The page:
"I did, and she hasn't heard from Aunt Liz since around two o'clock yesterday afternoon."
The simmer of anxiety moved into full chest-crunching alarm. "Go home and try not to worry," Roxy told her sister. "I'm sure there's a logical explanation. I'll take care of things." That's what Roxy didshe took care of things when her aunt wasn't available.
And why wasn't she available? Had Roxy's mother, Ramona, showed up after all these years and asked Liz to go someplace with her? Or had Ramona called and Liz gone running with no thought of anything else?
That could only mean bad news. Where Ramona went, chaos followed.
Liz had a soft and forgiving heart for everyone, and despite everything Ramona had done over the years, Liz would easily want to believe the best of her much younger sister. Liz would definitely drop everything if Ramona had called.
It had now been an hour and a half since she'd expected Liz to show up, and the alarm inside Roxy could no longer be ignored. There was only one thing she knew to do.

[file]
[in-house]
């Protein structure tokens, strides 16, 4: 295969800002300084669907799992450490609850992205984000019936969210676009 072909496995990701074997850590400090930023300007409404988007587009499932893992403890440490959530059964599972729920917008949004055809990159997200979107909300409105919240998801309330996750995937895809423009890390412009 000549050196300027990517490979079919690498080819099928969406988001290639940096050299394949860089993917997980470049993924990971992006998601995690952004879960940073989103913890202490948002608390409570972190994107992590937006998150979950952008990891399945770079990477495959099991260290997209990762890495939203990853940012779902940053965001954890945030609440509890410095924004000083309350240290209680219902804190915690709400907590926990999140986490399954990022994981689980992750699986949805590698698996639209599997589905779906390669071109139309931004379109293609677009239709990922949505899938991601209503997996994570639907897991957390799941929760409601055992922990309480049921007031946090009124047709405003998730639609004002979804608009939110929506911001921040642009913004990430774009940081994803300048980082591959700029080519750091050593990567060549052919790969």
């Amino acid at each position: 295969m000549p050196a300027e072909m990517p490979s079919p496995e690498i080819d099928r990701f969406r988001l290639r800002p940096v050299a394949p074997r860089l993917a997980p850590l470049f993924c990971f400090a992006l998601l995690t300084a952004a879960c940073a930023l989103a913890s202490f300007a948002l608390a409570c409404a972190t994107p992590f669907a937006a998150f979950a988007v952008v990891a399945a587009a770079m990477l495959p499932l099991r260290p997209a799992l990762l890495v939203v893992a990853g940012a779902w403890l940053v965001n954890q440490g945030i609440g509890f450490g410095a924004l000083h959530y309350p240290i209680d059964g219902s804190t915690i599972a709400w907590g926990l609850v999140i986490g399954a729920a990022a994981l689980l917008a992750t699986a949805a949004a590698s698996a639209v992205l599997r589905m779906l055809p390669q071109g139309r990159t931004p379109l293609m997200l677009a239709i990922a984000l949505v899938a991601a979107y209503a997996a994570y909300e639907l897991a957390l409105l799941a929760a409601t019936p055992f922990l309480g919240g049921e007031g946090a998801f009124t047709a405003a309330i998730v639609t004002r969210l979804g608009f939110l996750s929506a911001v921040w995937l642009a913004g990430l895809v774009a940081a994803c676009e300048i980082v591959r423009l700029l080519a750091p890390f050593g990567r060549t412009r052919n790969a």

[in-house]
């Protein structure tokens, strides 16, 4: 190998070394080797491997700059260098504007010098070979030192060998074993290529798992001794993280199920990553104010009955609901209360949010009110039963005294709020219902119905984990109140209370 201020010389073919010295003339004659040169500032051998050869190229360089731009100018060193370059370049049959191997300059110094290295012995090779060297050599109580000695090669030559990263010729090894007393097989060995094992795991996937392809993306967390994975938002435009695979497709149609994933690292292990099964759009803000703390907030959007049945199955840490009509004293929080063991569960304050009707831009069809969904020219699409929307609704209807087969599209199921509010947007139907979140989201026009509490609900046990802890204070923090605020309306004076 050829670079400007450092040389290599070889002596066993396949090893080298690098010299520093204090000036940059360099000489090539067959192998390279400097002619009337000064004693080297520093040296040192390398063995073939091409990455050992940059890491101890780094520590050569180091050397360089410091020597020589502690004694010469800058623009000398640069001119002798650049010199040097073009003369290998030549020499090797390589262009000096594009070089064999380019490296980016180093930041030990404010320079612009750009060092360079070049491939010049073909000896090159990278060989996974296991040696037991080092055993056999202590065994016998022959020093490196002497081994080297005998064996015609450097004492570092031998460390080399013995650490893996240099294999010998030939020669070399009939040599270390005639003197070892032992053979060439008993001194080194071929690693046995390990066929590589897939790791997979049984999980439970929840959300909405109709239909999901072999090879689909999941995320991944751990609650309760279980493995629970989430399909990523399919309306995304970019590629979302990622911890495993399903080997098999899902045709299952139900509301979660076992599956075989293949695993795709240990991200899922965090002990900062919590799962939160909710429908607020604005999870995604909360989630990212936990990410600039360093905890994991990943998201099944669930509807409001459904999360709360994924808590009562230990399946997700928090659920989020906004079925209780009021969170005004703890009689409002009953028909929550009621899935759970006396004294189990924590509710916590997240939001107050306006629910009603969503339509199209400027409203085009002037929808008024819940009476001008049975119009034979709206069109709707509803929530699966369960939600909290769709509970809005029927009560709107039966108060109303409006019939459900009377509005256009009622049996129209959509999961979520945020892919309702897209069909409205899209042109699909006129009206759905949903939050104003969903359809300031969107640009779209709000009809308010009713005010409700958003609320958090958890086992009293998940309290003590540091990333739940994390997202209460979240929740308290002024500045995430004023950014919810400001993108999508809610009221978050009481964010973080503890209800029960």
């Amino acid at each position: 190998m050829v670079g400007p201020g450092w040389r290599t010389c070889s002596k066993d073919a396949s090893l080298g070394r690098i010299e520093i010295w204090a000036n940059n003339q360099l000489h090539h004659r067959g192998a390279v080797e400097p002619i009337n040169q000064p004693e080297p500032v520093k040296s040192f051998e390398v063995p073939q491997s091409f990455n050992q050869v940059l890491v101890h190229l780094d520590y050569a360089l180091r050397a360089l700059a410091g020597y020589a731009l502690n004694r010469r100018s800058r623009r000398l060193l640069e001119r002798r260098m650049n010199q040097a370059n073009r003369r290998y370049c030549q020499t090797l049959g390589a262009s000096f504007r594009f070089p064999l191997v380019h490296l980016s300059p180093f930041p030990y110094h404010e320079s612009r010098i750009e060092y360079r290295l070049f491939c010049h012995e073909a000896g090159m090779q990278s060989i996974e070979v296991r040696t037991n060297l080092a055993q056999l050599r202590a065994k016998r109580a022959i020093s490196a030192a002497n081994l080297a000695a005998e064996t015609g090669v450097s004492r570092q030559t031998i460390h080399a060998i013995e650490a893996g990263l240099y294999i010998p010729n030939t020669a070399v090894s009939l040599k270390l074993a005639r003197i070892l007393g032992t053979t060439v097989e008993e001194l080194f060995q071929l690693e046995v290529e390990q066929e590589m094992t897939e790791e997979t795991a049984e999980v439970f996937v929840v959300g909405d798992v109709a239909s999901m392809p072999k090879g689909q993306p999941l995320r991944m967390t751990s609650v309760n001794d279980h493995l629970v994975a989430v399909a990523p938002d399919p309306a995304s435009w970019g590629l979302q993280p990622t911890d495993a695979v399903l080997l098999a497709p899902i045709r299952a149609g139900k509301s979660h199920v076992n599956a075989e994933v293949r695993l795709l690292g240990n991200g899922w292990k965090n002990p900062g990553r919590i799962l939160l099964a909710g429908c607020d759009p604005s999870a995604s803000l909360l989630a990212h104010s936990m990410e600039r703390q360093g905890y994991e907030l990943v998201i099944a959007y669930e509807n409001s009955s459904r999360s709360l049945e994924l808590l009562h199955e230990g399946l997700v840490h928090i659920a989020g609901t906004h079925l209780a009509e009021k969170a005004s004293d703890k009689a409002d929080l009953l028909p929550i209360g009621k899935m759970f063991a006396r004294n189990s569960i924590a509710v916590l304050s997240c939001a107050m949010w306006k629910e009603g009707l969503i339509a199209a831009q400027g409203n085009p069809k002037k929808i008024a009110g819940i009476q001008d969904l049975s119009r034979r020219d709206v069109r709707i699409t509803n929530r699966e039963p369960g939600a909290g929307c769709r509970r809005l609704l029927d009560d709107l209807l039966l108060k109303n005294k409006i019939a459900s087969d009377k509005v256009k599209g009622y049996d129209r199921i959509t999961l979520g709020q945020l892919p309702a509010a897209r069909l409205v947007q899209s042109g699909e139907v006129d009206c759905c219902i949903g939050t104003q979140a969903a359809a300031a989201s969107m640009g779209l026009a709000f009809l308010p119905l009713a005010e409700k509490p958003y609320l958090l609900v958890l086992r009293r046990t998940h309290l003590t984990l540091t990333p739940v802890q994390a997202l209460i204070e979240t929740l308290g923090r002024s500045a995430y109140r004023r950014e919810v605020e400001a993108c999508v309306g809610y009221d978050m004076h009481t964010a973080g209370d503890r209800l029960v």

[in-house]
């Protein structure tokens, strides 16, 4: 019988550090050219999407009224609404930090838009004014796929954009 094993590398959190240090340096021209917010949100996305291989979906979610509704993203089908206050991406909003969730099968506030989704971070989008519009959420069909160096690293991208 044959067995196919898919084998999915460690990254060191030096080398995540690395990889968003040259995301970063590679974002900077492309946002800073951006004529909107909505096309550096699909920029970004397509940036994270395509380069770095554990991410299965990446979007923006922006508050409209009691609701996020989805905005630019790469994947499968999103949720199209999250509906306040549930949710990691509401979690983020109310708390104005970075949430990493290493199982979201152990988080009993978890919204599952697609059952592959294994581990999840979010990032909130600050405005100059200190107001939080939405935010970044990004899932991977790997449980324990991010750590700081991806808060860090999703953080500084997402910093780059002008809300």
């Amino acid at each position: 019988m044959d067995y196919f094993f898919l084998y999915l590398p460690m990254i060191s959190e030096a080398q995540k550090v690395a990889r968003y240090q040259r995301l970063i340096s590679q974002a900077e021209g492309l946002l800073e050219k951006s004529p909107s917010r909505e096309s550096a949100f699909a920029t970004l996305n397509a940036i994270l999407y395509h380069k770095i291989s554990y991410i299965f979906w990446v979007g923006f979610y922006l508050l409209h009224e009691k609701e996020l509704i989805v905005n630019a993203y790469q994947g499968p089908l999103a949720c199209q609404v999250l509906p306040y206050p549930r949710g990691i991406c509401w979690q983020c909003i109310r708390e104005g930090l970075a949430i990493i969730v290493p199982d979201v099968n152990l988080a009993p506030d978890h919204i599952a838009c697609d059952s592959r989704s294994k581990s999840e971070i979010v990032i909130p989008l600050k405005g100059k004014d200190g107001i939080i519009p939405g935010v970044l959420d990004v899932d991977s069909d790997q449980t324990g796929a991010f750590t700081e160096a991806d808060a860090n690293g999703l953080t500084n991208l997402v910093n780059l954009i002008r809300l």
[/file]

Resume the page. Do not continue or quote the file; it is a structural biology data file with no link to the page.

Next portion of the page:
With stiff shoulders and the feeling that the world was suddenly all wrong, she went back into the blue room, where the three detectives were just finishing up their breakfasts.
"I need your help," she said without preamble. "We can't find my aunt. She's missing, and I need you all to go to her house and see if you can find out what's happened to her."
Jimmy, a handsome Italian, frowned. "How long has she been missing?"
"Almost two hours," Roxy replied. "My sister has been over to her house and can't find her anywhere. Aunt Liz's car is there, but she isn't. Something is wrong."
"Roxy, we can't check out someone who has only been missing for a couple of hours," Frank said kindly. "She's an adult. She's allowed to be missing if she wants to be."
"I'll go." Steve drained his coffee cup and then stood and looked at Roxy expectantly.
Both of his partners looked at him in surprise, and a sinking feeling swept through Roxy.
Of the three men at the table, the last one she wanted to have anything to do with was Detective Steve Kincaid. But at the moment her concern for her aunt overweighed her disgust at having to deal with the handsome devil.